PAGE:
👟 Nike

The story of a 7 year pivot, a hostile takeover, and behind the scenes on the creation of one of the most beloved brands in the world. The Nike case study is the best one yet!

Hello folks 👋,

First of all, I would like to welcome the 661 new members to our little family 👨🏽‍🍼. First 1000 is now 20,761 members strong.

Before going any further, I just want to say thank you to each one of you who tweeted about First 1000, told a friend or two or three, made a Tiktok/Reel or dropped one of our case studies in their slack channels... You are the real MVPs <3

Now to the fun stuff 😃

This week, we are diving deep into the story of Nike. For the past week, I have been devouring Phil Knight's memoir on creating Nike "Shoe Dog."

Nike is unlike any other case study we have covered here on First 1000; it is not a tech company, was founded more than 50 years ago and for the first 7 years of the life of the company wasn't even making shoes.

The History 👵🏻

Before Nike became Nike Inc in 1978, it was known as Blue Ribbon. During that earl(ish) period, Blue Ribbon did not produce any of its own shoes. Instead they were importing Onitsuka Tiger shoes from Japan and selling them direct to runners at first (and later in stores).

The genesis of Blue Ribbon came from a paper Phil wrote during his time at Stanford Business School, where he argued that Japan might be able to disrupt the European-dominated track shoe industry the same way they did the German-dominated camera industry following World War 2.

The low cost of labor, rapid industrialization, government incentives, tax break, and the normalization of diplomatic relations between Japan & the USA in the 1950s combined gave the Japanese a unique edge in the global manufacturing arena. This edge could be observed in Fujifilm's (a Japanese camera company) aggressive expansion overseas in the 1950s. It was not long after that Fujifilm started to make waves in the USA camera market. Phil's argued in his paper that this phenomenon was not unique to the photography industry. Soon enough, the world would see the Japanese dominate all sorts of different manufactured goods. While Phil could've made that argument for virtually any industry, he chose track (running) shoes; track shoes had a soft spot in Phil's heart since he used to track at Oregon (his undergraduate alma mater) until 24.

After completing his MBA, Phil would embark on an I-dont-know-what-to-with-my-life world trip, during which he would make a stop in Japan and convince Onitsuka Tiger (known as Onitsuka at the time) to send him 12 pair of track shoes that he would try to sell in the USA.

That first order took over a year for Onitsuka to fulfill. In 1964 Phil would formally incorporate Blue Ribbon and embark on a journey that would lead him to create one of the most recognizable brands the world has ever seen. A brand so powerful that it would later serve as the main inspiration for Steve Job's renowned "Think Different" campaign.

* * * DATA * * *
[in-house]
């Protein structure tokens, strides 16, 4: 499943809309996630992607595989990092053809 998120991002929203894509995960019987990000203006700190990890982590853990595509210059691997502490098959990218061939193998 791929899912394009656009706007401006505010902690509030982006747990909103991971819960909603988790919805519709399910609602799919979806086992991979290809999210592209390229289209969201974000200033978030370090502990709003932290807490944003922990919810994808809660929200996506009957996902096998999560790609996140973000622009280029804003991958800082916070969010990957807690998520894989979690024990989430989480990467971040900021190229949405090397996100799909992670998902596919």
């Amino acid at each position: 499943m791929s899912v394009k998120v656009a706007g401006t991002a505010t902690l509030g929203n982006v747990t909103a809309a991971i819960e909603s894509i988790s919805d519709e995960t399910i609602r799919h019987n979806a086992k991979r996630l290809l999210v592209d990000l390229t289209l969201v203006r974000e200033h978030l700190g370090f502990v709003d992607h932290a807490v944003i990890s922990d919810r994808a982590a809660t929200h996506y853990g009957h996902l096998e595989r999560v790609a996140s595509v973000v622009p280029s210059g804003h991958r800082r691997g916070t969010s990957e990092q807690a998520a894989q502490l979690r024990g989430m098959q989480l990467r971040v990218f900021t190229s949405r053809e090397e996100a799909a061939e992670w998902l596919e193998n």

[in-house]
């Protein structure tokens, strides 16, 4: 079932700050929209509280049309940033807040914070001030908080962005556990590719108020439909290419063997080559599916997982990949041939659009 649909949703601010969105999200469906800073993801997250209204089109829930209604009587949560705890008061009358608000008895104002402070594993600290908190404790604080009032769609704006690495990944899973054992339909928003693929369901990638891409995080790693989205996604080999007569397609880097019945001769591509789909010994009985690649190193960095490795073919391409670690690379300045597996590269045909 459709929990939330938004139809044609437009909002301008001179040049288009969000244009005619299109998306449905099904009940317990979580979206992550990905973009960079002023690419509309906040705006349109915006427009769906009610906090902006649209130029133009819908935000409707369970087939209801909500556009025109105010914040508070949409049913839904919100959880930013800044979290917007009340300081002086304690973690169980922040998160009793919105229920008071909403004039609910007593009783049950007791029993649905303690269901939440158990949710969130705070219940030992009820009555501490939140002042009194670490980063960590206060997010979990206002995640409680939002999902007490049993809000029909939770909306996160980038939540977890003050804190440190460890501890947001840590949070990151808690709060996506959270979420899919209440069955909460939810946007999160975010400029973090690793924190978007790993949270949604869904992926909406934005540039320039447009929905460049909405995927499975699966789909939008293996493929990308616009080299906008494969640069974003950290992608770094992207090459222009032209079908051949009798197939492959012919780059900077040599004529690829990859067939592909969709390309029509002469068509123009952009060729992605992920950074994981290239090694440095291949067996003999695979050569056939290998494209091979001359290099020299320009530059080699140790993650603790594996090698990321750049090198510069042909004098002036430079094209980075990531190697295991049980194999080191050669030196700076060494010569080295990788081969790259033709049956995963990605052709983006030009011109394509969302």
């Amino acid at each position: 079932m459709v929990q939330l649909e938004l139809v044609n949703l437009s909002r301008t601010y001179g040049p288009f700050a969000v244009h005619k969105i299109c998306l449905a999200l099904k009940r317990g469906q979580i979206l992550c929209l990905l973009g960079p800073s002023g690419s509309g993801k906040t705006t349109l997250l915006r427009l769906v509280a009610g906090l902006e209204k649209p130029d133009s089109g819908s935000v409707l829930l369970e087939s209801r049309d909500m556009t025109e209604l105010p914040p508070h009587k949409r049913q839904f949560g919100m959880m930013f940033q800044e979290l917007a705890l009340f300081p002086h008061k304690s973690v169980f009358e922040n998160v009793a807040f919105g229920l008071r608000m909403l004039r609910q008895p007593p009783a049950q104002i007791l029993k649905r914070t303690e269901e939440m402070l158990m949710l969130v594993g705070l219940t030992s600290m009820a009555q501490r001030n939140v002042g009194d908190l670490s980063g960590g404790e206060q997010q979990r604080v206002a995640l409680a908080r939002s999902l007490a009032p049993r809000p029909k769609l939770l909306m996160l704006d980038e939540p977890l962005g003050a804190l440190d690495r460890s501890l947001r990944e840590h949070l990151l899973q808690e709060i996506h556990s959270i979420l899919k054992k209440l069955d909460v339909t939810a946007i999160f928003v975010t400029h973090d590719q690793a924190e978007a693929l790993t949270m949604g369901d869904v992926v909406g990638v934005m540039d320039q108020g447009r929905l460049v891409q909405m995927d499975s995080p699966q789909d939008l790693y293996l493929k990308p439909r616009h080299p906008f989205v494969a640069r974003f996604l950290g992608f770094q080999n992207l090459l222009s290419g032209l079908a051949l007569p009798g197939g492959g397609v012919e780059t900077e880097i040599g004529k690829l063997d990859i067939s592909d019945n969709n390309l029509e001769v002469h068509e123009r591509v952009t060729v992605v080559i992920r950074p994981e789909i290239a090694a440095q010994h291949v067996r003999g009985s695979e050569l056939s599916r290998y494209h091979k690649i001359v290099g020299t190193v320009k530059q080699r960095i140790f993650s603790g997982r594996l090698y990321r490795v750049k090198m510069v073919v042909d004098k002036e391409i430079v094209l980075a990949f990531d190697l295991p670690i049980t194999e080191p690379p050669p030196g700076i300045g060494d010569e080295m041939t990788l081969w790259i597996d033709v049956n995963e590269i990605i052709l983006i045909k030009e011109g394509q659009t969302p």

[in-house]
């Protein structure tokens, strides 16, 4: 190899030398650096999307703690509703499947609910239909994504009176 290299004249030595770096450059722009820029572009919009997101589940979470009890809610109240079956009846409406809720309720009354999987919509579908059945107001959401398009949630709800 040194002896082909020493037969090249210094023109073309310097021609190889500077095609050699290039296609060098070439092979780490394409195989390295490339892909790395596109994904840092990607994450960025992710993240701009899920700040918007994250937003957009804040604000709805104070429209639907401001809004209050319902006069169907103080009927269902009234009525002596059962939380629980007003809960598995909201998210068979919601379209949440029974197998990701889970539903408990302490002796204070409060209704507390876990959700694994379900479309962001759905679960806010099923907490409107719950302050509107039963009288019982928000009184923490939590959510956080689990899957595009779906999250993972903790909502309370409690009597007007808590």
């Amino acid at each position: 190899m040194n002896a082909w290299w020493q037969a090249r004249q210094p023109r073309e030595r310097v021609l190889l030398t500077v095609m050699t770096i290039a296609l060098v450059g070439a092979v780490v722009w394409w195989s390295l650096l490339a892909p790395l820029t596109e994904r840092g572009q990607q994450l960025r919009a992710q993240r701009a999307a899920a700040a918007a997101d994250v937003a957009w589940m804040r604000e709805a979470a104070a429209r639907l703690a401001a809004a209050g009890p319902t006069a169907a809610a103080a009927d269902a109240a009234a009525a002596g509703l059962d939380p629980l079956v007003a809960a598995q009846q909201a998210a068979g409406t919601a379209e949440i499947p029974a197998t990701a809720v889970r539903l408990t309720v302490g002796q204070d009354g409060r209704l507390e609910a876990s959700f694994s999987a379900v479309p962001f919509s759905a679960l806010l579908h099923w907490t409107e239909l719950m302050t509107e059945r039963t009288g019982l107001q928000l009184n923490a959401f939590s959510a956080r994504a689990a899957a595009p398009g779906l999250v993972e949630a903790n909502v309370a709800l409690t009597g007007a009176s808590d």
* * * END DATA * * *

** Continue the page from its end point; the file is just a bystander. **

The road to 1000 👟

Selling the first 12 pairs: 

Phil leaned heavily on his Oregon University track coach (Bill Bowerman) for selling the first dozen pairs.

Bill was no ordinary coach; he was obsessed with giving his players a (legal) edge in whatever shape or form he could. Some of the ways he attempted to do just that included tinkering around with his athletes' shoes (and making modifications to them) + inventing a drink to help them recover after long training days (i.e., Gatorade before Gatorade was a thing). Bill would go on to coach over 30 US Olympic athletes.

Phil thought if anyone in the world could discern if these Tiger shoes were any good, it would have to be Bill. Hence, The first thing Phil did after receiving the 12 pairs was to gift coach Bill 2 of them.

Bill loved these shoes so much that he bought almost this first shipment entirely for his team. The cherry on top was Bill deciding to jump in as a 49/51 partner with Phil...becoming the second (and last) co-founder of Nike.

Selling the next 300 pairs:

After the initial success with the test batch, Phil wrote to Onitsuka asking to be their exclusive distributor in the western United States. He immediately ordered 300 pairs

To sell the first "real" shipment of the Onitsuka Tiger shoes, Phil went directly to customers when they were most susceptible to experimenting with a new pair of shoes: track meets.

The opportunity in selling at track meets was that the timeline from purchase to "aha moment" was orders of magnitude faster than through any traditional distribution channel. In under 5 minutes, a runner can purchase a pair of Tigers, run in them on the track, come back, and share their (unique) experience with fellow runners who in turn can buy them right then.

To quote the legend himself:

MY SALES STRATEGY was simple, and I thought rather brilliant. After being rejected by a couple of sporting goods stores (“ Kid, what this world does not need is another track shoe!”), I drove all over the Pacific Northwest, to various track meets. Between races I’d chat up the coaches, the runners, the fans, and show them my wares. The response was always the same. I couldn’t write orders fast enough.

Track sales and the ripple effect of word of mouth contributed to the majority of the sales of the first 300 pairs. Nevertheless, Phil dabbled a little bit with advertising: